32nd Brigade Command Sgt. Maj. Ed Hansen, on floor in front of podium, accepts reports from battalion command sergeants major as the brigade forms at the start of the Feb. 17 send-off ceremony at the Dane County Veterans Memorial Coliseum, Madison, Wis. Family members and public officials bade farewell to some 3,200 members of the 32nd Infantry Brigade Combat Team and augmenting units, Wisconsin Army National Guard, in the ceremony. The unit is bound for pre-deployment training at Fort Bliss, Texas, followed by a deployment of approximately 10 months for Operation Iraqi Freedom. Wisconsin Department of Military Affairs photo by Larry Sommers.

Being a general is a challenging job, I guess is my point.

mattis-and-dempsey

U.S. Army Gen. Martin E. Dempsey, left, chairman of the Joint Chiefs of Staff, and U.S. Marine Corps Gen. James N. Mattis, commander of U.S. Central Command, talk on board a C-17 while flying to Baghdad, Dec. 15, 2011.  Source.

I saw this post about Gen. Mattis, possible future Secretary of Defense, on Tom Ricks blog:

A SecDef nominee at war?: What I wrote about General Mattis in ‘The Generals’

The story was so compelling that I immediately ordered Mr. Ricks’ book:

img_8948

A fantastic read.  Eye-opening, shocking, opinionated, compelling.

The way that Marc Norman’s book on screenwriting works as a history of Hollywood:

whn

The Generals works as a kind of history of the US since World War II.   I’d list it with 1491: New Revelations On The Americas Before Columbus as a book I think every citizen should read.

The observation that drives The Generals is this: commanding troops in combat is insanely difficult.  Many generals will fail.  Officers who performed well at lower ranks might completely collapse.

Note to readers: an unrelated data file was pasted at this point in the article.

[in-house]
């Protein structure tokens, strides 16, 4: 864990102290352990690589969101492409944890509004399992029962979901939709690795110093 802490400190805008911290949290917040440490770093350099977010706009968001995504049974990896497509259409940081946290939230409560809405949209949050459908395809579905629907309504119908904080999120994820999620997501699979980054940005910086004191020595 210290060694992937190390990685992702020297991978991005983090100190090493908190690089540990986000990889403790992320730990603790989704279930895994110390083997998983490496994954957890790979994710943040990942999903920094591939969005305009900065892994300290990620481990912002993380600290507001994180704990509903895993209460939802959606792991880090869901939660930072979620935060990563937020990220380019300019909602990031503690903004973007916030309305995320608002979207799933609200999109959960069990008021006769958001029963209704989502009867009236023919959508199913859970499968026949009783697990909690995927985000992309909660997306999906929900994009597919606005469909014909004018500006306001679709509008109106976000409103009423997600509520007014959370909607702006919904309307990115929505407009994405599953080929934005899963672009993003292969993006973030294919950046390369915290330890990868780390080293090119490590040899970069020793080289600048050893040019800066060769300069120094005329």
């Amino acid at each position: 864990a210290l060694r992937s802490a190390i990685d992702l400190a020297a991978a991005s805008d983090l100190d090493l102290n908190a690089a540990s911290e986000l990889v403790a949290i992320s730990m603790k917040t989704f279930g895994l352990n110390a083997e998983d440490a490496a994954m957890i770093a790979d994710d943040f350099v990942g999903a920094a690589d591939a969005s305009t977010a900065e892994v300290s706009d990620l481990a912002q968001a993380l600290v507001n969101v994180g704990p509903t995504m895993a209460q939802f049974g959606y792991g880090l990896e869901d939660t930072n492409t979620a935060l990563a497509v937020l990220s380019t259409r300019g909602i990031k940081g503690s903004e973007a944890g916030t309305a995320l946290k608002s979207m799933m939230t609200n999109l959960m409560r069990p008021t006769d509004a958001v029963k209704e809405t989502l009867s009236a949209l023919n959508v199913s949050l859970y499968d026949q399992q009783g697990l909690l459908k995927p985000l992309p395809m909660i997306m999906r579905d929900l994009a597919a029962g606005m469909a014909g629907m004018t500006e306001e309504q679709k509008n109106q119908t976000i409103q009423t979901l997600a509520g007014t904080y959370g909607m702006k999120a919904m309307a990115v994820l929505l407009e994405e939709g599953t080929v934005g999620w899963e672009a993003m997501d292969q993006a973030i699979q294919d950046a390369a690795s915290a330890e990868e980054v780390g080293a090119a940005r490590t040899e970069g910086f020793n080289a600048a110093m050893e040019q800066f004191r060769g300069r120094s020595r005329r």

During World War II, generals who failed to perform were swiftly relieved of command.  (Often, they were given second chances, and many stepped up).

Since World War II, swift relief of underperforming generals has not been the case.  The results for American military effectiveness have been devastating.  Much of this book describes catastrophe and disaster, as I guess war is even under the best of circumstances and the finest leadership.

Ricks is such a good writer, so engaging and compelling.  He knows to include stuff like this:

eisenhower

Ricks describes the catastrophes that result from bad military leadership.  How about this, in Korea?:

korea

What kind of effect did this leadership have, in Vietnam?:

fulton

He discusses the relationship of presidents and their generals:

deckers-advice

shitheads

Here is LBJ, years later, describing his nightmares:

lbj

Ricks can be blunt:

westmoreland

Hard lessons the Marines had learned:

advice

marines

Symbolically, There’s a Warning Signal Against Them as Marines Move Down the Main Line to Seoul From RG: 127 General Photograph File of the U.S. Marine Corps National Archives Identifier: 5891316 Local Identifier: 127-N-A3206

A hero in the book is O. P. Smith

smith

who led the Marines’ reverse advance at the Chosin Resevoir, when it was so cold men’s toes were falling off from frostbite inside their boots:

marine-corps-hymn

The story of what they accomplished is incredible, worth a book itself.  Here’s Ricks talking about the book and Smith.